update()

Update centroid of this cluster.

Returns: converged : bool Tells if the centroid has moved.

### ClusterMap

class dipy.segment.clustering.ClusterMap(refdata=<dipy.segment.clustering.Identity object>)

Bases: object

Provides functionalities for interacting with clustering outputs.

Useful container to create, remove, retrieve and filter clusters. If refdata is given, elements will be returned instead of their index when using Cluster objects.

Parameters: refdata : list Actual elements that clustered indices refer to. clusters refdata

Methods

 add_cluster(*clusters) Adds one or multiple clusters to this cluster map. clear() Remove all clusters from this cluster map. clusters_sizes() Gets the size of every cluster contained in this cluster map. get_large_clusters(min_size) Gets clusters which contains at least min_size elements. get_small_clusters(max_size) Gets clusters which contains at most max_size elements. remove_cluster(*clusters) Remove one or multiple clusters from this cluster map. size() Gets number of clusters contained in this cluster map.
__init__(refdata=<dipy.segment.clustering.Identity object>)

Initialize self. See help(type(self)) for accurate signature.

add_cluster(*clusters)

Adds one or multiple clusters to this cluster map.

Parameters: *clusters : Cluster object, … Cluster(s) to be added in this cluster map.
clear()

Remove all clusters from this cluster map.

clusters
clusters_sizes()

Gets the size of every cluster contained in this cluster map.

Returns: list of int Sizes of every cluster in this cluster map.
get_large_clusters(min_size)

Gets clusters which contains at least min_size elements.

Parameters: min_size : int Minimum number of elements a cluster needs to have to be selected. list of Cluster objects Clusters having at least min_size elements.
get_small_clusters(max_size)

Gets clusters which contains at most max_size elements.

Parameters: max_size : int Maximum number of elements a cluster can have to be selected. list of Cluster objects Clusters having at most max_size elements.
refdata
remove_cluster(*clusters)

Remove one or multiple clusters from this cluster map.

Parameters: *clusters : Cluster object, … Cluster(s) to be removed from this cluster map.
size()

Gets number of clusters contained in this cluster map.

### ClusterMapCentroid

class dipy.segment.clustering.ClusterMapCentroid(refdata=<dipy.segment.clustering.Identity object>)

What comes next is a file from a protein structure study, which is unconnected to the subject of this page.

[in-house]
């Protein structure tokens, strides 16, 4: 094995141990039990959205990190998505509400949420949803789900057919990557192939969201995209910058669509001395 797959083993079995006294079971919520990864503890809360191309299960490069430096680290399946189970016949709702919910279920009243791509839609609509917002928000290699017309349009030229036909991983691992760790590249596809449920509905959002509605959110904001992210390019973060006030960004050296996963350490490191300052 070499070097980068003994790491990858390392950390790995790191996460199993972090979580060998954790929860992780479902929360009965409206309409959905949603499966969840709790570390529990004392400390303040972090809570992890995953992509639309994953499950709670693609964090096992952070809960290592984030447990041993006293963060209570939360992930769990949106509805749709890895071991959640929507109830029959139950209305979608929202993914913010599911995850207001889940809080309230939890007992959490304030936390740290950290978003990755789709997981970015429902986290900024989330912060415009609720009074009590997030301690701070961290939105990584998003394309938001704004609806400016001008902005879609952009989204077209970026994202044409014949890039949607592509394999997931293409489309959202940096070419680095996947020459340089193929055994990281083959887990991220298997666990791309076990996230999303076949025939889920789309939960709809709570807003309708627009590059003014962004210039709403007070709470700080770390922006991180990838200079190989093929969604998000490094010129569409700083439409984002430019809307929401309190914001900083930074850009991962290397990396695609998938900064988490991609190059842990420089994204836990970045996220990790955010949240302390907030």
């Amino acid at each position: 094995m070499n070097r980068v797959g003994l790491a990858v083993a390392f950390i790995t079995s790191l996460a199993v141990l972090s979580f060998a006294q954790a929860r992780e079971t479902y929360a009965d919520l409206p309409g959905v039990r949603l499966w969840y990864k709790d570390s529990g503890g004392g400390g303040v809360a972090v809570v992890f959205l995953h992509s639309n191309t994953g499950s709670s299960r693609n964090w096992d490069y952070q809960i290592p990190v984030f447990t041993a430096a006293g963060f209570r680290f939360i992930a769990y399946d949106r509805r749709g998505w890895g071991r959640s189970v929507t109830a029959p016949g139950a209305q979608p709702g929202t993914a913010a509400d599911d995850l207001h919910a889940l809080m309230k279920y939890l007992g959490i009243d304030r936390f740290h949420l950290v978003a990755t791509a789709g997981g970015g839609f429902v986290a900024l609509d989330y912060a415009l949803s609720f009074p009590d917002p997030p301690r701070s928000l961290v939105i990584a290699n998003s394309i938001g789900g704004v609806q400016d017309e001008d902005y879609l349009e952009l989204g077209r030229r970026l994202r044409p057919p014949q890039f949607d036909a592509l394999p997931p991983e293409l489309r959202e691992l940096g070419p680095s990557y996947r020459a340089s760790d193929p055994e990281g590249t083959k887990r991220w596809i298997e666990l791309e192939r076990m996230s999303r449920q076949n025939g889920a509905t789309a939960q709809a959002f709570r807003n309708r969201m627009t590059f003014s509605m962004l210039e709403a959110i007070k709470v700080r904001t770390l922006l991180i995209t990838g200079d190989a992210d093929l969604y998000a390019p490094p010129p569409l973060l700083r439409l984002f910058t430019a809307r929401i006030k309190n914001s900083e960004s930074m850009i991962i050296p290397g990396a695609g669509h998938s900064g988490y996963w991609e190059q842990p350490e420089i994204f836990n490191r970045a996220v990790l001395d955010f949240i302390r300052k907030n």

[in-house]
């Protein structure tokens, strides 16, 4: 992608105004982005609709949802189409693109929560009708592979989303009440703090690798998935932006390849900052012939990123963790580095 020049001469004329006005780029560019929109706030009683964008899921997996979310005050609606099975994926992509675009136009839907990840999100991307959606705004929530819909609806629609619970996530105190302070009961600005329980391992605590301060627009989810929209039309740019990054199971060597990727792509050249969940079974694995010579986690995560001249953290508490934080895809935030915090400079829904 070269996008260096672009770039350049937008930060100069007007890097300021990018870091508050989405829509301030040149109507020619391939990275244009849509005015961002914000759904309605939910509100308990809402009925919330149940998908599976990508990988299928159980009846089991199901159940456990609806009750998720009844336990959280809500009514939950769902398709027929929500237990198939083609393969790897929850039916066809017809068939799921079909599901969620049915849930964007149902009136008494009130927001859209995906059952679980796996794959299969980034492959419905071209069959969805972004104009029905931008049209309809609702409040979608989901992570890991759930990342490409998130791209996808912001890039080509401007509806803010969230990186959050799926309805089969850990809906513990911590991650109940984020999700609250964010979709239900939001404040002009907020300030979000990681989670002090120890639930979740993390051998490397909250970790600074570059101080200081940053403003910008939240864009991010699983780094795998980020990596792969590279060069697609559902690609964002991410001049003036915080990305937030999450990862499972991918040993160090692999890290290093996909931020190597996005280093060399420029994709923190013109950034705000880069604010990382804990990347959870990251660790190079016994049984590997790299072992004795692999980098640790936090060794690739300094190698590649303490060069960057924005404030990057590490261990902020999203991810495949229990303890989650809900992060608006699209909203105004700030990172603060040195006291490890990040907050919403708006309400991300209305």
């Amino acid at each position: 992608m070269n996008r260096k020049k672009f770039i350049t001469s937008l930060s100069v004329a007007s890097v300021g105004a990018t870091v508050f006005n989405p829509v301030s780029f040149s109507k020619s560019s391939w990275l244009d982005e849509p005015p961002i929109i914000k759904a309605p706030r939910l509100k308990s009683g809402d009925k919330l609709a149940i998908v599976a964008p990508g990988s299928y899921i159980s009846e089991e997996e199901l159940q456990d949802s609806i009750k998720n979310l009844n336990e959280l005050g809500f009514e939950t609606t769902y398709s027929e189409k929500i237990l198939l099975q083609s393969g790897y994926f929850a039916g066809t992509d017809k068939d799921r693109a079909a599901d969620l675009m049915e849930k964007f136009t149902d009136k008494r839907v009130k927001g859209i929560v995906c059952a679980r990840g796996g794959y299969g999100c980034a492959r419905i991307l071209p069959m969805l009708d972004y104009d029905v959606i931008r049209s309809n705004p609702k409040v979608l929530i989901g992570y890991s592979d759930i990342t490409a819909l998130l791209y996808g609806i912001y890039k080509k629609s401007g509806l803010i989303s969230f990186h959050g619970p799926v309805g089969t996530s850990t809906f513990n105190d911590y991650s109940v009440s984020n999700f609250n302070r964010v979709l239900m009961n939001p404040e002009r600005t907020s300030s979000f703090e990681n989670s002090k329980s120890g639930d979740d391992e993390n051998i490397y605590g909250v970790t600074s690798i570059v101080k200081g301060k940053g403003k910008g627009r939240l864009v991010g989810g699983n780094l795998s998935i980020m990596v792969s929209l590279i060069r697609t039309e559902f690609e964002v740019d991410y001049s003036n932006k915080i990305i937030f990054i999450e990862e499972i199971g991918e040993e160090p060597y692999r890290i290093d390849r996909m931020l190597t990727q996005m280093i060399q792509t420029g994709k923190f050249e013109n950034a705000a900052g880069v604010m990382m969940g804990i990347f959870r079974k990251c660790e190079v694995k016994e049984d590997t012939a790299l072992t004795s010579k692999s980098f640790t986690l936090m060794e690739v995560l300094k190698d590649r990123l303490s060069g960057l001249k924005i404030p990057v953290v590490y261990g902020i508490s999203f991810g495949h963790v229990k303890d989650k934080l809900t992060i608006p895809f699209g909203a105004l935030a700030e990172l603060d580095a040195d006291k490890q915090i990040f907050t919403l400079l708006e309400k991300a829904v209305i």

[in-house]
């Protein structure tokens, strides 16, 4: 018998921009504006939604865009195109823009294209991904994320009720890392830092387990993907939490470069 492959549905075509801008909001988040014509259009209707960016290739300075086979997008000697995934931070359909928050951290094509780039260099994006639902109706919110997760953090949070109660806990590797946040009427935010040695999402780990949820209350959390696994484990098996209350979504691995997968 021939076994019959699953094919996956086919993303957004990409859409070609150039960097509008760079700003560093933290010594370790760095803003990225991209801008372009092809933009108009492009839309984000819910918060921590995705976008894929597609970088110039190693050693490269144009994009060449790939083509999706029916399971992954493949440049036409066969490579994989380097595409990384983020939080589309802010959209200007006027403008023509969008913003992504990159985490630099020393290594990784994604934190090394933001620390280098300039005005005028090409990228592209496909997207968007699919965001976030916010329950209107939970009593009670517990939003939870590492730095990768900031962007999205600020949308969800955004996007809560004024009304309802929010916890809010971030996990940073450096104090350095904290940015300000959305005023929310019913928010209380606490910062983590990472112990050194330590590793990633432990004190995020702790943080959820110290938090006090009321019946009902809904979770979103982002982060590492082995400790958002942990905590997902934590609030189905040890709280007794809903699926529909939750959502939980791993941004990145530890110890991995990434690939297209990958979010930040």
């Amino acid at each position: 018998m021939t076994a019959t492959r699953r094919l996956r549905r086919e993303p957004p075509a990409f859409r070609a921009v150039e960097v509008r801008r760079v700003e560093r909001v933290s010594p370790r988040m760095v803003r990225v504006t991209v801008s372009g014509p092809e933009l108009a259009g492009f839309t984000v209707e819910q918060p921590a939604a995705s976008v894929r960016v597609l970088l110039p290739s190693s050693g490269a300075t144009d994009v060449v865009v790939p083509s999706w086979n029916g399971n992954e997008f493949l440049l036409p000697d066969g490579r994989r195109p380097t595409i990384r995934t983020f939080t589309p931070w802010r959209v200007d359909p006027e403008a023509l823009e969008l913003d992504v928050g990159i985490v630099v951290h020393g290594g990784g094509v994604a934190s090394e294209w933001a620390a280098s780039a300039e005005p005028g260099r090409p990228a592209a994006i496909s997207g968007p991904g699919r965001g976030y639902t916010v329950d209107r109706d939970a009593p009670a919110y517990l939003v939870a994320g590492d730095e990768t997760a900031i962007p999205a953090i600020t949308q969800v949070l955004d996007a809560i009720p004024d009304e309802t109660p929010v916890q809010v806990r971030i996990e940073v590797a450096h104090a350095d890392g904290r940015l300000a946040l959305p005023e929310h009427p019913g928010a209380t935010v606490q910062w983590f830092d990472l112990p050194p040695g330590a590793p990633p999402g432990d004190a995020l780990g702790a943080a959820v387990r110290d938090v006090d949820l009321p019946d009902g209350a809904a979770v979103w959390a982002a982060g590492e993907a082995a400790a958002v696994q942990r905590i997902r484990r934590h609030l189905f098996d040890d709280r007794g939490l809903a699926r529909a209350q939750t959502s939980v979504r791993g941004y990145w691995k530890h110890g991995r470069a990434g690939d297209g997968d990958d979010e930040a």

Provides functionalities for interacting with clustering outputs that have centroids.

Allows to retrieve easely the centroid of every cluster. Also, it is a useful container to create, remove, retrieve and filter clusters. If refdata is given, elements will be returned instead of their index when using ClusterCentroid objects.

Parameters: refdata : list Actual elements that clustered indices refer to. centroids clusters refdata

Methods

 add_cluster(*clusters) Adds one or multiple clusters to this cluster map. clear() Remove all clusters from this cluster map. clusters_sizes() Gets the size of every cluster contained in this cluster map. get_large_clusters(min_size) Gets clusters which contains at least min_size elements. get_small_clusters(max_size) Gets clusters which contains at most max_size elements. remove_cluster(*clusters) Remove one or multiple clusters from this cluster map. size() Gets number of clusters contained in this cluster map.
__init__(refdata=<dipy.segment.clustering.Identity object>)

Initialize self. See help(type(self)) for accurate signature.

centroids

### Clustering

class dipy.segment.clustering.Clustering

Bases: object

Methods

 cluster(data[, ordering]) Clusters data.
__init__($self, /, *args, **kwargs) Initialize self. See help(type(self)) for accurate signature. cluster(data, ordering=None) Clusters data. Subclasses will perform their clustering algorithm here. Parameters: data : list of N-dimensional arrays Each array represents a data point. ordering : iterable of indices, optional Specifies the order in which data points will be clustered. ClusterMap object Result of the clustering. ### Identity class dipy.segment.clustering.Identity Bases: object Provides identity indexing functionality. This can replace any class supporting indexing used for referencing (e.g. list, tuple). Indexing an instance of this class will return the index provided instead of the element. It does not support slicing. __init__($self, /, *args, **kwargs)

Initialize self. See help(type(self)) for accurate signature.

### Metric

class dipy.segment.clustering.Metric

Bases: object

Computes a distance between two sequential data.